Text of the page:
Monday, 29 November 2010

Have you heard? It's in the stars!

Are you a financially flexible Gemini, or a cash conscious Cancerian?

This week, my 20p bargain from the library's sale shelf was 'Money Signs: A Beginner's Guide', by Christeen Skinner. This little book examines each of the astrological signs in relation to how they handle money. I've had an entertaining couple of evenings reading through it, trying to identify traits of my friends and family.

I tend to be sceptical about astrology - until I read something that is so uncannily accurate that I think 'wow'. And I have to say that reading the chapter about my own star sign of Aries made me laugh.

Apparently we Aries folk travel between extremes of having plenty of money, and having none. Yes, my lifestyle does tend to lurch between famine and feast. And Christeen Skinner says that as a result of these fluctuations in our finances, people born under Aries develop a laissez-faire attitude to money. Yes, I have to agree with that too. In fact there are so many things in the Aries chapter that I recognise in myself that I am unable to quote them all for fear of infringing copyright!

At the end of each chapter are some suggestions for how people of each star sign can improve their ability to handle money. Again, more cause for laughter from me. One of the things I am advised to do is to save one type of coin in a jar. I did this for quite a while with twenty pence pieces. Once I even saved £10 and put it in my building society. But I've never managed to repeat my great achievement, because these days I have to keep raiding the jar to pay my tea money at work. See? Hopeless! Must try harder.

Now where did I put that piggy bank?

Sunday, 21 November 2010

Jo interviews Rosie Edser

Today I have to say a big thank you to Rosie Edser for answering a few questions about herself and her writing.

Rosie regularly has short stories published in women's magazines, including Take a Break and Woman's Weekly. Welcome to Zigzag Road, Rosie, and let me begin by asking you....

How did you get the writing bug?

At school, if we are going back to the sixties and seventies. I definitely preferred words to numbers. I grew up on the classics, and also devoured comics full of tragic heroines. Many school hours were wasted dreaming up dreadful alliterative titles for my English homework. Happily I've forgotten them all now, so can't be tempted to resurrect one!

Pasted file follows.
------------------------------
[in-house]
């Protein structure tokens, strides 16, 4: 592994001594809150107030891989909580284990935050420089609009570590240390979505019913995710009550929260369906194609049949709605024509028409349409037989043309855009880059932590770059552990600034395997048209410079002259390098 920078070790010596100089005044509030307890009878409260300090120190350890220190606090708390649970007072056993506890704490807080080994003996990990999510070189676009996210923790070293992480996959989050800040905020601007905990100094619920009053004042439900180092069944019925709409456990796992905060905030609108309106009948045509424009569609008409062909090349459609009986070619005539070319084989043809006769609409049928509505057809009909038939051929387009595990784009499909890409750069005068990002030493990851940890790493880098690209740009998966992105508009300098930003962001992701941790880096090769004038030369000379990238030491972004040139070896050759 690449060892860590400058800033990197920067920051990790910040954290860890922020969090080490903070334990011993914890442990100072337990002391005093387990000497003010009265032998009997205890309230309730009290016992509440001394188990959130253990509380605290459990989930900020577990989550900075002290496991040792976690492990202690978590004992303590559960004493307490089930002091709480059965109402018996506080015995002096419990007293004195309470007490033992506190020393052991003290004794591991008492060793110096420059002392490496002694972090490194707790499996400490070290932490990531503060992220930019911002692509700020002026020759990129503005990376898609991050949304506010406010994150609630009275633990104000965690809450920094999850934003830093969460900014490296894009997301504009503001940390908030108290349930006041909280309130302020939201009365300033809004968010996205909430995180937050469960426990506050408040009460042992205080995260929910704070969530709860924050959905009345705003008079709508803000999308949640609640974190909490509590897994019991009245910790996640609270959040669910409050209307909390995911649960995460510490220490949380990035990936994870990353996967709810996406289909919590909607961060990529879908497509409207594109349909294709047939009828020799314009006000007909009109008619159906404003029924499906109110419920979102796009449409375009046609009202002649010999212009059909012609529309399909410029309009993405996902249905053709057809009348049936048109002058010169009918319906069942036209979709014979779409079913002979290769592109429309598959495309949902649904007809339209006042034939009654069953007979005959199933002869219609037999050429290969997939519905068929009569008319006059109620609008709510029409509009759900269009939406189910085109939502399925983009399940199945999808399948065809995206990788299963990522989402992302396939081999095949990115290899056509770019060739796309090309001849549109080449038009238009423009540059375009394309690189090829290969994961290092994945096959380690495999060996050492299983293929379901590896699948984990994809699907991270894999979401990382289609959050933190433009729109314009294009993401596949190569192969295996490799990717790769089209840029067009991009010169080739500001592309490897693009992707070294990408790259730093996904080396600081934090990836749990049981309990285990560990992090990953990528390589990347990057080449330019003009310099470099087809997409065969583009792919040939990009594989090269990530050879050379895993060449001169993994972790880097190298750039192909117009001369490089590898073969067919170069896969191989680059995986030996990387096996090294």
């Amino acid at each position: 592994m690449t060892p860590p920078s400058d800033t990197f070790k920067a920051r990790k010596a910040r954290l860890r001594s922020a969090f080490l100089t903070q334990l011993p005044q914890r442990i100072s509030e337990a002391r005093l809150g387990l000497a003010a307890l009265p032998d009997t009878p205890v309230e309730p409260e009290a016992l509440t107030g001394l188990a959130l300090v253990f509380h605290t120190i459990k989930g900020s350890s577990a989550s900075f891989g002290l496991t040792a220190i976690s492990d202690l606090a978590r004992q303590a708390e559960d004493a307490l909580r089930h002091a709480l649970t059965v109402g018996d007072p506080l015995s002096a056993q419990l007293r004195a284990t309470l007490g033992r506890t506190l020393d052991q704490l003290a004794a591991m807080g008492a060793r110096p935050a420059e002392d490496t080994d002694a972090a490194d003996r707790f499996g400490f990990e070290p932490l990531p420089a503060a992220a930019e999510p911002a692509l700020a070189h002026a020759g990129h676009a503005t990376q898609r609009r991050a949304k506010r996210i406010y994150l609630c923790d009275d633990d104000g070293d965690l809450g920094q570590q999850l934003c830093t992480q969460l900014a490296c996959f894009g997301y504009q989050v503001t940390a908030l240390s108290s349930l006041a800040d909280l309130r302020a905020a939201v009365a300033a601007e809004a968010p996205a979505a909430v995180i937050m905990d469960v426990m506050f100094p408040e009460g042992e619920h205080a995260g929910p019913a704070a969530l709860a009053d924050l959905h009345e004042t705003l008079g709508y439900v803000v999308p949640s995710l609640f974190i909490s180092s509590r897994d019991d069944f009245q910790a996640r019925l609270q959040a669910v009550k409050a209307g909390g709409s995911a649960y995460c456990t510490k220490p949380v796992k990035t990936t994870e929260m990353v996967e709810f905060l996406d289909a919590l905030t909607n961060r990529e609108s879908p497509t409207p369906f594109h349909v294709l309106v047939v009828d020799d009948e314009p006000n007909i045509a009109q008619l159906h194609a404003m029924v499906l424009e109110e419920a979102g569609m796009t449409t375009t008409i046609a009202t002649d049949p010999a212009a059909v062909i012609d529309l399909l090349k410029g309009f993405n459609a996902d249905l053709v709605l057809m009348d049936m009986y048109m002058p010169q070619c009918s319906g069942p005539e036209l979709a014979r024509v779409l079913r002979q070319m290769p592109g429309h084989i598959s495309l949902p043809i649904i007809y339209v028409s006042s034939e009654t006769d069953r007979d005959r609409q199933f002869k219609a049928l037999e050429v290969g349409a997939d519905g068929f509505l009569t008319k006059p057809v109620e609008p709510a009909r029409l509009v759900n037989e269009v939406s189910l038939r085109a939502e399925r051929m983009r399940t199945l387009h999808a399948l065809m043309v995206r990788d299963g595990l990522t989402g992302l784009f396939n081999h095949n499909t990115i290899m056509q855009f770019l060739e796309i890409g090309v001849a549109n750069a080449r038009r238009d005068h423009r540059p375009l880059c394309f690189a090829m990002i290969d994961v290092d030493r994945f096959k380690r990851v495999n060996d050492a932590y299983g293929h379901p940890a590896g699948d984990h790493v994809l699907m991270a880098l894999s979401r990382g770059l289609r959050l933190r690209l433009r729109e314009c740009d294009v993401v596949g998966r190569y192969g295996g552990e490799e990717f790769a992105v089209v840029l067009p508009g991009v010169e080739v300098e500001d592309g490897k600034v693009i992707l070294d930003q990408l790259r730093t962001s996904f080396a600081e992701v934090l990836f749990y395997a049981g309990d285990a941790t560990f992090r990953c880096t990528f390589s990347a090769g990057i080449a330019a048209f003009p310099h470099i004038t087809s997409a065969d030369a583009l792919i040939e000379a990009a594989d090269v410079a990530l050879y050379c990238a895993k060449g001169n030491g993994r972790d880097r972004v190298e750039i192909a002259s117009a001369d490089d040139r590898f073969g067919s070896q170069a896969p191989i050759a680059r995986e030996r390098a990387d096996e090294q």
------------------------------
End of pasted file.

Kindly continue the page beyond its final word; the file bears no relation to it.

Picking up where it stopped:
If I'd known how wonderful it is to write and create characters I would have started years ago. What actually got me started was akin to the phrase 'necessity is the mother of invention'. I used to do respite foster care for two children. During a visit to my uncle, I took them up on the Malvern Hills in the hope of doing a really long walk. The children soon got bored, so I made up a story about a dragon who was asleep under the hills. They kept going, probably as I spun out the tale till we'd reached my halfway point! We later used it as a project and wrote in characters based on ourselves. I'm sure it will sell one of these days.

Of all the characters you have created in your stories, which is your favourite and why?

There is a composite boy, about nine years old, who appears in a few stories. I used him aged four to thirty in a story once. It was about that moment you realise your parents or grandparents are fallible, and just human after all. He's actually in one I am rewriting now (or should be instead of blogging!). It centres on a woman who is recently widowed. The story is told from the boy's point of view. He's dealing with his own feelings and telling us about his mum's.

For some reason I find it easy to assume this character. I like exploring the viewpoint where life is not that complicated on the face of it, though events are usually out of the character's control. Lots of women are in situations where they have to deal with issues on behalf of others, so not by choice. This makes my nine year old boy easy to identify with - I hope!

What writing related Christmas present would you like to receive?

Practically speaking, a new printer. Especially if it is one that never jams, needs ink at the wrong moment, or makes a lot of noise while I'm thinking!

Let's imagine you're on Desert Island Discs. Which book would you take and why?

Can I take four? I have read a book by Antoinette Kelsall Bird many times over the years. 'The Daughters of Megwyn' deals with relationships between mother, daughter and grandmother. It starts in the mid-fifteenth century, and is set in the Cotswolds. Annoyingly the author has not written anything else, so if anyone knows this lady please ask her to!

I loved 'The Book Thief' by Marcus Zusak, and 'The Lovely Bones' by Alice Sebold. Both cleverly use a character with universal viewpoint to tell everyone's story.